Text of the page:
Managing migration migraines with virtualisation

It can be a help during data transfer, says Jim Damoulakis

Somewhere near the top of the list of activities that storage people like doing least is data migration. Slow, time-consuming, and often scheduled at convenient times such as 3am Sunday morning, it has to rank up there with tasks like disaster recovery testing and SAN reconfiguration. To make matters worse, the process often seems to be a prime candidate for Murphy’s Law, often exceeding scheduled windows or needing to be rolled back and rescheduled due to unforeseen problems.

The methods used to perform migrations can vary considerably depending on what, where and how much data is being migrated, and in recent years, the number of technology options has increased significantly. In addition to traditional approaches (for example, host-based migration tools and like-to-like storage-array-based replication), there is a growing trend towards applying virtualisation technologies for data-migration purposes.

Virtualisation appliances that sit in the SAN or LAN are one category of the new breed of data-migration tools that are quietly finding a place in environments where data migration is a regularly occurring activity. They can be leveraged to enable transparent data movement without affecting server data access. As a result, service outages are significantly shortened, with downtime only needed for the mounting, cut-over and validation of the new storage targets.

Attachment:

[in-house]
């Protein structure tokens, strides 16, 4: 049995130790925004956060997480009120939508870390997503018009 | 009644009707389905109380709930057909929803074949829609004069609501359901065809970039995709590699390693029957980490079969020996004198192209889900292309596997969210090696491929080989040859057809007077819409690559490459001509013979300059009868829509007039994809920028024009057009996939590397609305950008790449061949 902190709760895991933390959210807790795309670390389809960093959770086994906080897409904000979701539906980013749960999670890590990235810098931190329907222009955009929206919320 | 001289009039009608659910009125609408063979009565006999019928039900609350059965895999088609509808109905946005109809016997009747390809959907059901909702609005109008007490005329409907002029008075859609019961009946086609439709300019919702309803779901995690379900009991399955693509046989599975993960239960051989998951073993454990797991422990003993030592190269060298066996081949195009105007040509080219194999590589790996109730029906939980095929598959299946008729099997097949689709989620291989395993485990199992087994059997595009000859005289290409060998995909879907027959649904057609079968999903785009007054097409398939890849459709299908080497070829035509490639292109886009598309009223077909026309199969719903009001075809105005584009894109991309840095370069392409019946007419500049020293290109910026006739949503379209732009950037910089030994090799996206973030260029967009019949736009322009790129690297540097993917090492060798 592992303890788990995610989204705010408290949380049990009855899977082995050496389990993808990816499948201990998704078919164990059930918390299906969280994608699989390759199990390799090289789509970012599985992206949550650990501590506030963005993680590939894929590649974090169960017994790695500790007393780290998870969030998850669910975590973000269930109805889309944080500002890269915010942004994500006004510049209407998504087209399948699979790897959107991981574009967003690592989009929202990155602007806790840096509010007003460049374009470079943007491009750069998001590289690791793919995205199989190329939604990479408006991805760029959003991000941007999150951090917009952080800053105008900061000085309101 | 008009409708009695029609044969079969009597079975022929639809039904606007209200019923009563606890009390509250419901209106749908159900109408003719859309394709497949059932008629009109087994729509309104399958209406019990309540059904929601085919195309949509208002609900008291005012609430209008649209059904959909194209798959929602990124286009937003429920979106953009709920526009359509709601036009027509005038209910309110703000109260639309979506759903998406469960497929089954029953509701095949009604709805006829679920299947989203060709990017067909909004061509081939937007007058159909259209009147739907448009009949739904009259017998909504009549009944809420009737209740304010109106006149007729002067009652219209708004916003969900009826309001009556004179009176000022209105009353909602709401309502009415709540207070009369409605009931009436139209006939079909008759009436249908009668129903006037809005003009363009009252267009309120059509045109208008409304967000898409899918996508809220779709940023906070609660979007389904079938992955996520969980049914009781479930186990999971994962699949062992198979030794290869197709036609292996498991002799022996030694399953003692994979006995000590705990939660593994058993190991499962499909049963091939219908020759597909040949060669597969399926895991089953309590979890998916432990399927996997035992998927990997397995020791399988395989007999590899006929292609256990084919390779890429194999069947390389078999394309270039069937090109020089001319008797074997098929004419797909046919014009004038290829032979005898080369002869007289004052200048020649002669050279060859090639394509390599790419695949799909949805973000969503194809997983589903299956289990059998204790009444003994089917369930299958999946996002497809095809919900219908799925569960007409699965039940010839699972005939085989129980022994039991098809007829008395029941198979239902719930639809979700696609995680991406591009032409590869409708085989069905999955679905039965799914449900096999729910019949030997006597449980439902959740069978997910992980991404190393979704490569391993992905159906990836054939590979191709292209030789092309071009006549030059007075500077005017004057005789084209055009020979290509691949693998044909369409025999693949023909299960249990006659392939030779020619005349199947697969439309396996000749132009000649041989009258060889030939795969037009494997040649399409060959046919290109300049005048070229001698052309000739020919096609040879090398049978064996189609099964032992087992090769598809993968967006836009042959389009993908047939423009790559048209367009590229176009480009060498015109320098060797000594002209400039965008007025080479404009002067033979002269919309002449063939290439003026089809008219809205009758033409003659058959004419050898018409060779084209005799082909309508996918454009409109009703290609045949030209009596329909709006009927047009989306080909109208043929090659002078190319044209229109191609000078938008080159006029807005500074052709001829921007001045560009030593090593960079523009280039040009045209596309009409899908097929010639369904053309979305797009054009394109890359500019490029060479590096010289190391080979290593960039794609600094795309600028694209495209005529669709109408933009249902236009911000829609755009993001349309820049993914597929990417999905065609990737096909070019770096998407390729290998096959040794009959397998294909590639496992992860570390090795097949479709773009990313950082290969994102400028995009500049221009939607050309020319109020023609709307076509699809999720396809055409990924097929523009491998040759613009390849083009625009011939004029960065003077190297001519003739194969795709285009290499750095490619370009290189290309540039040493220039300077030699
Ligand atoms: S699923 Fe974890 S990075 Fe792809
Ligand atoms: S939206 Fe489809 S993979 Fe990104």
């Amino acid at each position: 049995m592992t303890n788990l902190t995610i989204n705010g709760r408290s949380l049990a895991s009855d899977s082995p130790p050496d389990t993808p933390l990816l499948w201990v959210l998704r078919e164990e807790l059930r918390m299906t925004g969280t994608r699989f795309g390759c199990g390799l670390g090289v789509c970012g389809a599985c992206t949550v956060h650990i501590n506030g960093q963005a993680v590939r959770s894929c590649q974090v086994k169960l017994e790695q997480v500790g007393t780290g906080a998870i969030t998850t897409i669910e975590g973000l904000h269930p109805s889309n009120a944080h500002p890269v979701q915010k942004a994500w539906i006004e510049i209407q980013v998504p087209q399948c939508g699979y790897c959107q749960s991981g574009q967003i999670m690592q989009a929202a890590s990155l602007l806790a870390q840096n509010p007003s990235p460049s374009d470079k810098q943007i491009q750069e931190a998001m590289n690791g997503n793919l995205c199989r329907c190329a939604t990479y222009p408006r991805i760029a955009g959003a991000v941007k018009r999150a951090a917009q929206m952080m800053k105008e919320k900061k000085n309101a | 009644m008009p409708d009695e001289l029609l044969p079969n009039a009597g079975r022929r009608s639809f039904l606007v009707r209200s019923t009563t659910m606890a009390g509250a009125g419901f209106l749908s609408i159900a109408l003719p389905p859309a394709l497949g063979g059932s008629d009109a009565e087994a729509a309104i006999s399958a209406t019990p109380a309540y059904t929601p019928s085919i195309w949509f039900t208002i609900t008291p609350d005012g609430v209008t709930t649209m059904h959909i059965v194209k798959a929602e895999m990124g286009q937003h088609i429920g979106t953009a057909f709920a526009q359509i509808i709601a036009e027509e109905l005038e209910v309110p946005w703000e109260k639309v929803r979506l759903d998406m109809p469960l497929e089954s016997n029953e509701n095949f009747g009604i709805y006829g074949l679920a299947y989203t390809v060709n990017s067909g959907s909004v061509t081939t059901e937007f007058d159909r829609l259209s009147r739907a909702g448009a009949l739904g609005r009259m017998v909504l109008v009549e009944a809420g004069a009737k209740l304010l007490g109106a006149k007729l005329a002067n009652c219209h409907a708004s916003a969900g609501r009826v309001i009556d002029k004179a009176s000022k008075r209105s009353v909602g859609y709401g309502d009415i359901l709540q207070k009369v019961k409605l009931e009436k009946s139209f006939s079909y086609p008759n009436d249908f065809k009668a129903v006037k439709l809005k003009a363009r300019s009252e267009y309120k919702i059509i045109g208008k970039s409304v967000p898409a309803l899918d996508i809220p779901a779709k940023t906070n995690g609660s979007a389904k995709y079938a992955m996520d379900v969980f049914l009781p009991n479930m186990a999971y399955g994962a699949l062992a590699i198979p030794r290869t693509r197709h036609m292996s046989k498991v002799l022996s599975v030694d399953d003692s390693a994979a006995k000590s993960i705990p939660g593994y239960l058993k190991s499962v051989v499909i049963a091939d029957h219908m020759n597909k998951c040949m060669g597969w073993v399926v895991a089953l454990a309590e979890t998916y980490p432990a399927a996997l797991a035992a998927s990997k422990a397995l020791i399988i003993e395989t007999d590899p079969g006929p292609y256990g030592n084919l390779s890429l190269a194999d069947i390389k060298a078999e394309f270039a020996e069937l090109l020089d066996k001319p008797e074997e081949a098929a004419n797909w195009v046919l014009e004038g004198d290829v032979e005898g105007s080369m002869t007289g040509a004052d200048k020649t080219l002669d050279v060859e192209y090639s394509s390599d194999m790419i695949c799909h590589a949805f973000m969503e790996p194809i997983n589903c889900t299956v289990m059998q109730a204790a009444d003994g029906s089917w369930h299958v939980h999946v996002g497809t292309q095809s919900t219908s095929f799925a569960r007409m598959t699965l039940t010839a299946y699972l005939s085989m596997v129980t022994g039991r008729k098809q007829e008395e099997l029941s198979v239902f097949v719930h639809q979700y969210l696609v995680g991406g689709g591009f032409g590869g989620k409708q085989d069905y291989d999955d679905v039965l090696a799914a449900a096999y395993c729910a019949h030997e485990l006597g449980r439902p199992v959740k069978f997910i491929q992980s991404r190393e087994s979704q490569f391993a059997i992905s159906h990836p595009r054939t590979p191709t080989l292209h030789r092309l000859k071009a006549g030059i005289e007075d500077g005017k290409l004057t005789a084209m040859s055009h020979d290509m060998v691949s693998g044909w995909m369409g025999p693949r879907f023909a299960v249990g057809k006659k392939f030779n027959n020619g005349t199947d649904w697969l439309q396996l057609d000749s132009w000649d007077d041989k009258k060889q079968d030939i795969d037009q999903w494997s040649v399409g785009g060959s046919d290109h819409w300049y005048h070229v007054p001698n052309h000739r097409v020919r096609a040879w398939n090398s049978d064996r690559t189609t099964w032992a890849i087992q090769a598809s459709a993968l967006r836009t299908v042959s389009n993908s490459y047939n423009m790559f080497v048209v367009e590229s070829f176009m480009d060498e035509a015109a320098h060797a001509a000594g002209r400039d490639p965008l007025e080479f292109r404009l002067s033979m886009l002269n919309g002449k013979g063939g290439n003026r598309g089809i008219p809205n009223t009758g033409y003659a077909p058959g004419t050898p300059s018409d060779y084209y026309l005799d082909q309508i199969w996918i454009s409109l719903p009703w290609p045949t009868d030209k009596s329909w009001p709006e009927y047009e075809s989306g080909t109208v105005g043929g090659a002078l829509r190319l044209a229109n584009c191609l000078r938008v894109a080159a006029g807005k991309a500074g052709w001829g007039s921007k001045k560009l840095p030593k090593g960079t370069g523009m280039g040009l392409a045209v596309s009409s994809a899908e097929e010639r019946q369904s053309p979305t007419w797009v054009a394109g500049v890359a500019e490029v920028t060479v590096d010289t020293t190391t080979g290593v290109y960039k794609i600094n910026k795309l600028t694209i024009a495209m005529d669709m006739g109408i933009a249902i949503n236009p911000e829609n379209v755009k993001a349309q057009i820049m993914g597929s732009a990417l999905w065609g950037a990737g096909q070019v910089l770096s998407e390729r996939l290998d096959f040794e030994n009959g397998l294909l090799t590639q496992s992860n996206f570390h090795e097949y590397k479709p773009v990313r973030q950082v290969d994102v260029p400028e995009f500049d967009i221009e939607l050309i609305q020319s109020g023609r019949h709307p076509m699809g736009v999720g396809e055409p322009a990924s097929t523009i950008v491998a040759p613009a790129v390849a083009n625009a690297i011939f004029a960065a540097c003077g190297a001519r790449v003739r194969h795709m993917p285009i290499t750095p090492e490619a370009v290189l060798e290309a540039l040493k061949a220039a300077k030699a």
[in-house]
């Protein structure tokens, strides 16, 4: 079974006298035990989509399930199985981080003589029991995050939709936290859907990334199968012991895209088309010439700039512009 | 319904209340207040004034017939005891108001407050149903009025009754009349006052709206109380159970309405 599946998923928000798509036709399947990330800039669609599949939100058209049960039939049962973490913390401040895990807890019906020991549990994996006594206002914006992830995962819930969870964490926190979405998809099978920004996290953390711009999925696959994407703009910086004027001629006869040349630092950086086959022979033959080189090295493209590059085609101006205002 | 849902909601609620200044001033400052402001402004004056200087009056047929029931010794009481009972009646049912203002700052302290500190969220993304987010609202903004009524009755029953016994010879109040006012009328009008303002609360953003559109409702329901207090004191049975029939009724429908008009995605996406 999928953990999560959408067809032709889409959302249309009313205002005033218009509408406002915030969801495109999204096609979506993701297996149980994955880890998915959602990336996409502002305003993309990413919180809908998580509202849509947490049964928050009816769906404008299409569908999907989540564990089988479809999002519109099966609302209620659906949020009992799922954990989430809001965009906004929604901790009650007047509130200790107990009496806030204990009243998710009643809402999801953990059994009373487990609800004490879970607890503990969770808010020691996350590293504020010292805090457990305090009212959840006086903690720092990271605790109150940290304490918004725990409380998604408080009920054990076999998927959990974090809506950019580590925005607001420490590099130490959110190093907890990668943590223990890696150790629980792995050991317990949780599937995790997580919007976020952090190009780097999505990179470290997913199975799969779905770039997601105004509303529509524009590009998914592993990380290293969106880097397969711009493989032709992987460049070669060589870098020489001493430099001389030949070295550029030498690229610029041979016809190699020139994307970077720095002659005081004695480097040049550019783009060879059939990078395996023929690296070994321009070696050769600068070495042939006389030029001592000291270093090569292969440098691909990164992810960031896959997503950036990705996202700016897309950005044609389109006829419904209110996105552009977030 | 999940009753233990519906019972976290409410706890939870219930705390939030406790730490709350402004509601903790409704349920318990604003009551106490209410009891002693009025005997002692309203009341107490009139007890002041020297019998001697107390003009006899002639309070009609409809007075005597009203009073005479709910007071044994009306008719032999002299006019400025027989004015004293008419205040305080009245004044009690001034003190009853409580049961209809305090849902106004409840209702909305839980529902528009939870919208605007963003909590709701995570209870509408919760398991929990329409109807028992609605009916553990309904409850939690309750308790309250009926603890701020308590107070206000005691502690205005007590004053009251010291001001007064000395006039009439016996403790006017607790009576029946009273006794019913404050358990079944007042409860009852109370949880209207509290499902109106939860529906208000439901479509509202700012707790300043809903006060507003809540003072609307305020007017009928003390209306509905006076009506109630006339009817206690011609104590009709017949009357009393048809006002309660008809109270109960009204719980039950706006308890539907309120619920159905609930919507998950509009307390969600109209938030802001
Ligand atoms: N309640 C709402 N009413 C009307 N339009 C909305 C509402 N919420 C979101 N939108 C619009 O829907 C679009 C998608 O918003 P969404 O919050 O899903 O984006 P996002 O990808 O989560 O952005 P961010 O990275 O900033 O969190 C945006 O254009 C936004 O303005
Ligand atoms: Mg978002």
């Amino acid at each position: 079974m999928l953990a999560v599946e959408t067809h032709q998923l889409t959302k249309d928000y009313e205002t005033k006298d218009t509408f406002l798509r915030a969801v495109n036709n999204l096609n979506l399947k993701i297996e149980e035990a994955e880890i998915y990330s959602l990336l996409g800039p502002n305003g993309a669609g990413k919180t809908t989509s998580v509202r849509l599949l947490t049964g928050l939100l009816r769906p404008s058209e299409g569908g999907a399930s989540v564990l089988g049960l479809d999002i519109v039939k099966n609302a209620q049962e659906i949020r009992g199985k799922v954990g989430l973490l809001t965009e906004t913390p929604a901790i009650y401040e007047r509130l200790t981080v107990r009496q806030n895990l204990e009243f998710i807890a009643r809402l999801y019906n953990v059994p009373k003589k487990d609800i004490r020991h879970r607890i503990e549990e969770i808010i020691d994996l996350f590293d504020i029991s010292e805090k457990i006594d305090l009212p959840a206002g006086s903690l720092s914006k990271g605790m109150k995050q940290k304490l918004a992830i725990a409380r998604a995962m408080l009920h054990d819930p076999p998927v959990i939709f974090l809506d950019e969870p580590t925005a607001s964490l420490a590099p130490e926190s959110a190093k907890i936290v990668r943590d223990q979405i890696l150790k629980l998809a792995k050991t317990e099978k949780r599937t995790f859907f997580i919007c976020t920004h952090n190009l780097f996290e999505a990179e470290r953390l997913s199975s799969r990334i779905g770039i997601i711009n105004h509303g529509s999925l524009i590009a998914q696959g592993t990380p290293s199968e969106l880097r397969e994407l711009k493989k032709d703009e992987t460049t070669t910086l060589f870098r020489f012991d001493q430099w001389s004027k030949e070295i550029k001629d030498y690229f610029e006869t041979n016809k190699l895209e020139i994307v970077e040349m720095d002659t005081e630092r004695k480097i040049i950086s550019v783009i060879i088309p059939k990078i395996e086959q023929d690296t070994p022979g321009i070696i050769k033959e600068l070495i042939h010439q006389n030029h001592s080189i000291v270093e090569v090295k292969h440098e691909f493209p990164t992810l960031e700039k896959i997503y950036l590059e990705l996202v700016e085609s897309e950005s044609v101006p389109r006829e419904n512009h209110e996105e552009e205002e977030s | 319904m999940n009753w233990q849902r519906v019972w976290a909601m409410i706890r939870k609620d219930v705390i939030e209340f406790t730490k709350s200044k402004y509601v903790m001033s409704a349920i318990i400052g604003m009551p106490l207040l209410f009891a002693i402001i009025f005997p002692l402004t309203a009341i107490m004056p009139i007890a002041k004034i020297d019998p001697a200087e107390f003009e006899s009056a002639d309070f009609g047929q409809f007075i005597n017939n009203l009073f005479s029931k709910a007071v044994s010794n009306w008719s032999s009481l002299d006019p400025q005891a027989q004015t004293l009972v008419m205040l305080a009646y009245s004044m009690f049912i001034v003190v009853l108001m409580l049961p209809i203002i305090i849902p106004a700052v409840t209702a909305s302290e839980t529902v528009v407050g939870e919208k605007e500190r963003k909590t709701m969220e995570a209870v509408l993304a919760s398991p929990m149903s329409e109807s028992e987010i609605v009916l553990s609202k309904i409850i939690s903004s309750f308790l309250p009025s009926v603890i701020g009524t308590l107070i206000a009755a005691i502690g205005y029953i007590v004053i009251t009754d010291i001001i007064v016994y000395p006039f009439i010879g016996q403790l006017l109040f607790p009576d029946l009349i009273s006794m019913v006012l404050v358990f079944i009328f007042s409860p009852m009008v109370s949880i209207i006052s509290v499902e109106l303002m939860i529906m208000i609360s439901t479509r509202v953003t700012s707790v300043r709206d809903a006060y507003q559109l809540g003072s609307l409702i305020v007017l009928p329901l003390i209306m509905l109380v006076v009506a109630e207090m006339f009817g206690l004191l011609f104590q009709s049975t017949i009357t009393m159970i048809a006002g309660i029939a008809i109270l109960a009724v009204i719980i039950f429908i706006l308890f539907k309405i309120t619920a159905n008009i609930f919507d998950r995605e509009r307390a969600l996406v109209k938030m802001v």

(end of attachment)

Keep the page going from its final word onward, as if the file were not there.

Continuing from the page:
Product options exist for both block-based SAN and file-oriented network-attached storage (NAS). Among the sampling of SAN migration appliances are IBM’s SAN Volume Controller, FalconStor’s IPstor and Brocade’s Data Migration Manager. In the NAS world, EMC’s Rainfinity, and F5 Networks and Acopia Networks’ ARX are file system virtualisation platforms that can be leveraged as migration appliances.

An advantage of appliance-type devices is that they can be introduced temporarily to perform migration tasks and then removed, but other storage virtualisation options also offer migration capabilities if they are present in the environment. The controller-based Universal Storage Platform is a very popular data-migration option in Hitachi Data Systems environments, and switch-based options are available from Incipient, Cisco Systems and EMC.

Introducing virtualisation technology for data migration represents a reasonable waypoint on the path to more wide-ranging adoption of storage virtualisation. It provides a practical means to attain a comfort level with the technology before an organisation is ready to fully embrace it, and, at the same time, alleviates some of the challenges associated with an often difficult task.

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Tags managementvirtualisationstoragemigrations

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